We need urgent action to tackle the escalating ecological crisis and I believe the Government should join with the Opposition in declaring a national environment and climate emergency.
On 28th March, Labour declared an environment and climate emergency in the House of Commons. At DEFRA Questions, the Shadow Secretary of State for Environment, Food and Rural Affairs Sue Hayman MP challenged Michael Gove and his ministerial team to join us in this declaration – they did not accept our invitation. You can watch the questions here: https://goo.gl/NFmLnb
On 1st May, Labour used an Opposition Day debate to force a non-binding vote in the Commons on declaring a Climate Emergency. I fully supported the motion and voted for it. No other government or legislature in the world has declared a climate emergency – and this would make the UK a world-first.
The motion is as follows:
That this House declares an environment and climate emergency and resolves to act with commensurate urgency following the finding of the Intergovernmental Panel on Climate Change that to avoid more than 1.5°C of warming, global emissions would need to fall by about 45 percent from 2010 levels by 2030, reaching ‘net zero’ around 2050; recognises the devastating impact volatile and extreme weather will have on UK food production, water availability, public health, flooding and wildfire damage; calls on the Government to increase the ambition of the UK’s climate change targets under the Climate Change Act to achieve net zero emissions before 2050, to increase support for and set ambitious, short term targets for the rollout of renewable and low carbon energy and transport, and move swiftly to capture economic opportunities and green jobs in the low carbon economy while managing risks for workers and communities currently reliant on carbon intensive sectors; further notes that the UK is currently missing almost all of its biodiversity targets, with an alarming trend in species decline, and that cuts to Natural England of almost 50 percent are counterproductive to this end; and calls on the Government to bring to the House within the next six months a series of urgent measures to restore nature and move towards a circular, zero waste economy.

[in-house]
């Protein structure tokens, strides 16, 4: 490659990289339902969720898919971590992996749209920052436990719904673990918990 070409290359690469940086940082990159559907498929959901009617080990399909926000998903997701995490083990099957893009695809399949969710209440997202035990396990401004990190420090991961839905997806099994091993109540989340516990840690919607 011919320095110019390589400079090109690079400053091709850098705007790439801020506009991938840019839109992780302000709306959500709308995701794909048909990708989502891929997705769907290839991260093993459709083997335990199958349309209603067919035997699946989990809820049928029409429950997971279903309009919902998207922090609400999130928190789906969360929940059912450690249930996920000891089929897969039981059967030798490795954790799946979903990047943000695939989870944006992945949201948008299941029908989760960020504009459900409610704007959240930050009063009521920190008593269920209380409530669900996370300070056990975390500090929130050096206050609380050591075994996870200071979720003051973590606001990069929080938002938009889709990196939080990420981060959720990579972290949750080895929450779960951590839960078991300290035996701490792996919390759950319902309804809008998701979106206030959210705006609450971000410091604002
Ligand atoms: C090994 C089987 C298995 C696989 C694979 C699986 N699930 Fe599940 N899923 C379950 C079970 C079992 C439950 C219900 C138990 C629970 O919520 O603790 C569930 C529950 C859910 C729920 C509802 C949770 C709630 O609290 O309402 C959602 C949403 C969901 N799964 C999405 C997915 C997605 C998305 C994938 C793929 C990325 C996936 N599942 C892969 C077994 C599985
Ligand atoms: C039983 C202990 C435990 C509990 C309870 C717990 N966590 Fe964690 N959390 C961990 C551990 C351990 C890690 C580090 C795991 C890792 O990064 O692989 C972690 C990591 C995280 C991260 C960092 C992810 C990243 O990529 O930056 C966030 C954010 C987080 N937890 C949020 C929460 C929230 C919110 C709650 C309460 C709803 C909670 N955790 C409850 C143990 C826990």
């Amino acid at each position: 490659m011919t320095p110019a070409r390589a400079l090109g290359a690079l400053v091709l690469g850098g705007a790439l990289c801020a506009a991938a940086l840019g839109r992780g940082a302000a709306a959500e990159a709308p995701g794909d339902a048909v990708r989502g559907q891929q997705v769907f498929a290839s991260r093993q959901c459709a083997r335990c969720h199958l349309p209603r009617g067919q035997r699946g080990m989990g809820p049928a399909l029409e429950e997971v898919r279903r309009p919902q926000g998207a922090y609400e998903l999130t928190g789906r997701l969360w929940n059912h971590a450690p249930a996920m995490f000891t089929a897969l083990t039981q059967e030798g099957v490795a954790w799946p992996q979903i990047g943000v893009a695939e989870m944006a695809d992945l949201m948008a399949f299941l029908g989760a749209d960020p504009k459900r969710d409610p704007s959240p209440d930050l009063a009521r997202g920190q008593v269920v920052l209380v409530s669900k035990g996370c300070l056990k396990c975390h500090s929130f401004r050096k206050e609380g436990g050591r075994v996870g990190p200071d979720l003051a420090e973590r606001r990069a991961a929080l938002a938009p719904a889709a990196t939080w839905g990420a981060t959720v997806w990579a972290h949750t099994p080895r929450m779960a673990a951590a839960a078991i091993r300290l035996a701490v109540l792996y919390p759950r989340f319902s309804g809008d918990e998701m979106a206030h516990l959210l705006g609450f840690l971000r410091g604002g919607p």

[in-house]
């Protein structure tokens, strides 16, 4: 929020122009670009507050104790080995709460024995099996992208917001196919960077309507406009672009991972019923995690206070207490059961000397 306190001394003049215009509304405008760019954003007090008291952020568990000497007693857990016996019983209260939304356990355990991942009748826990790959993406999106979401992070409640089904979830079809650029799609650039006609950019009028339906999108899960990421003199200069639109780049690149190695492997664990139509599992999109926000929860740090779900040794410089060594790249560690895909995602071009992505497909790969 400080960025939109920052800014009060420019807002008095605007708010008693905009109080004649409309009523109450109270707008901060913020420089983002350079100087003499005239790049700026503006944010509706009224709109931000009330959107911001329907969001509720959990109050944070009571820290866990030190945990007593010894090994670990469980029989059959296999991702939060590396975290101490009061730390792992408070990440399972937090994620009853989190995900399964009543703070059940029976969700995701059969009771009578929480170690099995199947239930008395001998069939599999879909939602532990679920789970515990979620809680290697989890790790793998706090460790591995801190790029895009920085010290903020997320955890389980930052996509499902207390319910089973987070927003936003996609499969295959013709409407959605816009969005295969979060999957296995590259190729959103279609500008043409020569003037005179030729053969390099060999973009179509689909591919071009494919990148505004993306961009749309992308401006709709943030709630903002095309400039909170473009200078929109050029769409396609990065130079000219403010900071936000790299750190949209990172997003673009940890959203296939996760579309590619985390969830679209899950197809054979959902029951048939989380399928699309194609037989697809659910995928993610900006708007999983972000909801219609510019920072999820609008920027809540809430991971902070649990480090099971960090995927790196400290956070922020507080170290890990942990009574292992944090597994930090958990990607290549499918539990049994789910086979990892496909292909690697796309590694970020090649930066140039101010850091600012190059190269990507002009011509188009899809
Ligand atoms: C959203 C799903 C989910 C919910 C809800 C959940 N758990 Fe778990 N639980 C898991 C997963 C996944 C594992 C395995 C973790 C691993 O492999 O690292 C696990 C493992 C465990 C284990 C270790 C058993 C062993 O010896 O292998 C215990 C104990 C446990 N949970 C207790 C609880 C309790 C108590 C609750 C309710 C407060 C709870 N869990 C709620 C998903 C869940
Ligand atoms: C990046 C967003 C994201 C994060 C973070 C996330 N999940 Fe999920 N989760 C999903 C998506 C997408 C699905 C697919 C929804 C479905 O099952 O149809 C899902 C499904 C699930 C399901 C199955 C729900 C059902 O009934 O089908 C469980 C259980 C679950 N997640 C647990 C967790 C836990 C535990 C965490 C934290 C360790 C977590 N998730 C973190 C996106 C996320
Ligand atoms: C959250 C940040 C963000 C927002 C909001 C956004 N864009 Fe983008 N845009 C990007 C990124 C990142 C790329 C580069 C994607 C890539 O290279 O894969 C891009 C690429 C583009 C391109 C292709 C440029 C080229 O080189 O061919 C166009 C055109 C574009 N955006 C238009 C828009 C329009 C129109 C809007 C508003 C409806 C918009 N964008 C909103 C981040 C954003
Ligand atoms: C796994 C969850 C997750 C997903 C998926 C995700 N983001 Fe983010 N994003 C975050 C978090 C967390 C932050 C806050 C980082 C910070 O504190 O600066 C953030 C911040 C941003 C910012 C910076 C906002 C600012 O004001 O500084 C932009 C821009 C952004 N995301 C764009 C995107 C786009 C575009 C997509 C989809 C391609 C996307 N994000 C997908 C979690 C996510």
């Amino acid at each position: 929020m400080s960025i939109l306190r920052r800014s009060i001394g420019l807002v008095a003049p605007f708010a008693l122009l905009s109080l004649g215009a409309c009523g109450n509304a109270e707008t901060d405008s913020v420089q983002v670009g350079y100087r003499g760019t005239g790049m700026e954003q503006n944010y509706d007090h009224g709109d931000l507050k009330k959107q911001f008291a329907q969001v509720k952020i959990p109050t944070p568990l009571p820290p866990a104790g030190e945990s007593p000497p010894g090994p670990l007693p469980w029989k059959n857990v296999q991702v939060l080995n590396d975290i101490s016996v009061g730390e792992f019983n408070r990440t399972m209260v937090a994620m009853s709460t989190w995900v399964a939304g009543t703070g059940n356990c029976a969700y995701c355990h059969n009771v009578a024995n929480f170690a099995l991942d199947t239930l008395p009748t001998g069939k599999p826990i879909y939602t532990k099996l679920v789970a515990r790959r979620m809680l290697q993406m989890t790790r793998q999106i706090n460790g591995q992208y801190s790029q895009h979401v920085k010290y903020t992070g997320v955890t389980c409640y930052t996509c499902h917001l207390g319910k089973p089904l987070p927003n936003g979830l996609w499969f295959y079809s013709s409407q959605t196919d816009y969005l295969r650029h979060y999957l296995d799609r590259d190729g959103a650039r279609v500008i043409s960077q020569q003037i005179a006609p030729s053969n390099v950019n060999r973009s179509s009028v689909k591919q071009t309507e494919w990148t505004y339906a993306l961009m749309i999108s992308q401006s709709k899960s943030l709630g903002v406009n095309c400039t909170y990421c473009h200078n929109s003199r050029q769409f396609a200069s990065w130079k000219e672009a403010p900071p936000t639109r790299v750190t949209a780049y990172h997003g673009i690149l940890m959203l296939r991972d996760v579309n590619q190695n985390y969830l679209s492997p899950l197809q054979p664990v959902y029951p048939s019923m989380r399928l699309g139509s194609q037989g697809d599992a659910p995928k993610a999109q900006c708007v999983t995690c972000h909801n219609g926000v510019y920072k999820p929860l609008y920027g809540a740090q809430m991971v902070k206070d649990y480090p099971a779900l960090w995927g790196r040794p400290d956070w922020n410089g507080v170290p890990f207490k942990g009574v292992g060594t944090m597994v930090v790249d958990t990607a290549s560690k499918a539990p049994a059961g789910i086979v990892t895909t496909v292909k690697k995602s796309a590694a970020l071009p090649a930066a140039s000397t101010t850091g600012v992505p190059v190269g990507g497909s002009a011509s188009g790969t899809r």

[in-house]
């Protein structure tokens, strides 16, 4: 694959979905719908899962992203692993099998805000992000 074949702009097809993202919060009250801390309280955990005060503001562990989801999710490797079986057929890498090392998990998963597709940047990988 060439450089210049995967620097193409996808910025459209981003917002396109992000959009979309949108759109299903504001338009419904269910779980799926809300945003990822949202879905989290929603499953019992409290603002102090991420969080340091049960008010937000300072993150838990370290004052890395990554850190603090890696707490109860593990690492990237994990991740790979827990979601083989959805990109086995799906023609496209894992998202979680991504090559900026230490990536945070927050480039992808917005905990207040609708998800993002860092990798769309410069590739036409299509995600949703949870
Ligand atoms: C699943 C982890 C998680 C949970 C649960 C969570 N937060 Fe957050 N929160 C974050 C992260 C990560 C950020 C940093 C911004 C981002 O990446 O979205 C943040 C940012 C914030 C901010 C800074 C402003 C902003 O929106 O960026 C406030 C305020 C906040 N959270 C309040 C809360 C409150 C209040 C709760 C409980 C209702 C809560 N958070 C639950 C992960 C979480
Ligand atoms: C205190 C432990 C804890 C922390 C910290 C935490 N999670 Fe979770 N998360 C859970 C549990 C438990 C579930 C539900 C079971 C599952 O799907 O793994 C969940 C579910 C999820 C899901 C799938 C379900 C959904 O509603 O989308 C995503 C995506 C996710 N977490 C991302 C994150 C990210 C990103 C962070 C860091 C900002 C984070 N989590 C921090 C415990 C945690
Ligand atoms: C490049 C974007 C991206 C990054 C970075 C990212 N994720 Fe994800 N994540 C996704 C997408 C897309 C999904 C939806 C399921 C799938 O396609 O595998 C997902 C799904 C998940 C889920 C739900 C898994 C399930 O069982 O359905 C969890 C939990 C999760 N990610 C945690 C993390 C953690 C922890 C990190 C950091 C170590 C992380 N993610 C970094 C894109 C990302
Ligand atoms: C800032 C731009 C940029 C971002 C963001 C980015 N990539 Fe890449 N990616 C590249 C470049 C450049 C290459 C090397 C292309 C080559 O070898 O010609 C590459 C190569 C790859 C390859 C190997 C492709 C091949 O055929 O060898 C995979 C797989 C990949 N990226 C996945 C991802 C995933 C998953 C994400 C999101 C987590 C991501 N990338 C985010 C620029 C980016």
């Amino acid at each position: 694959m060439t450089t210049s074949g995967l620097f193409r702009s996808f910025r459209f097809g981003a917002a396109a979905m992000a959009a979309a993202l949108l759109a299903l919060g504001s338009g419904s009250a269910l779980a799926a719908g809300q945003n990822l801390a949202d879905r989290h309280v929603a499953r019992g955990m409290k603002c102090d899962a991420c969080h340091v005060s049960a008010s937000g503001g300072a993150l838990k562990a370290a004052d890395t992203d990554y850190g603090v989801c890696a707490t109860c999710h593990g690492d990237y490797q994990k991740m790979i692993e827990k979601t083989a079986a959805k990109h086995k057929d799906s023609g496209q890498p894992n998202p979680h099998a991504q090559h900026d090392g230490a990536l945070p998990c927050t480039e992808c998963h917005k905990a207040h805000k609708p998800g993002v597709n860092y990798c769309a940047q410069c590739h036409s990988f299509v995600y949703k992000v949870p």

Indeed, I also wrote about this for the Edinburgh Evening News which you can read here.
The UN’s Intergovernmental Panel on Climate Change has made clear that we need to act on climate change over the next 12 years or forever miss the opportunity to do anything about it. The UN’s World Meteorological Organization, meanwhile, has found that the impacts of climate change are accelerating as record greenhouse gas concentrations drive global temperatures towards increasingly dangerous levels. Everything the Government and we in Parliament do must therefore be judged by whether we are making progress on reducing carbon emissions and fighting the effects of climate change. This means doing things in an entirely different way, so we have a permanent low-carbon sustainable economy.
I mentioned this as a global problem in the House of Commons and asked the government to re-treble their efforts on Climate Change. You can see this here.
People living in the Global South are already being hit from decreasing rainfall and increase in extreme weather events linked to climate change. I have been involved in climate impact training with MPs in the South Pacific islands as these islands, such as Vanuatu, will be hugely impacted.
The Climate Change Act, passed by a Labour government in 2008, legally binds the UK to reduce its greenhouse gas emissions by 80% by 2050. The Labour Party committed to a net zero target at our 2018 Party Conference. The Committee on Climate Change will publish a report on Thursday 2nd of May that is likely to propose a net zero target for the UK.
I have had two Private Members Bills that I presented to the House of Commons on fully decarbonising the UKs energy supply by 2030. These became Labour policy which was subsequently included in the election manifesto.
I also placed a parliamentary motion recently congratulating the student strikes for climate action and laid it before Parliament which you can see here.
We must use all the powers of government to decarbonise our economy, implementing a green industrial revolution to benefit the entire country. For example, I support plans for a seven-fold increase in offshore wind, a doubling of onshore wind and a near tripling of solar power. This would be enough to power 19.5 million homes and generate over 400,000 jobs. I also believe we must make all new homes zero-carbon and decarbonise our transport system by investing in public transport and cycle paths to reduce our reliance on carbon-emitting vehicles.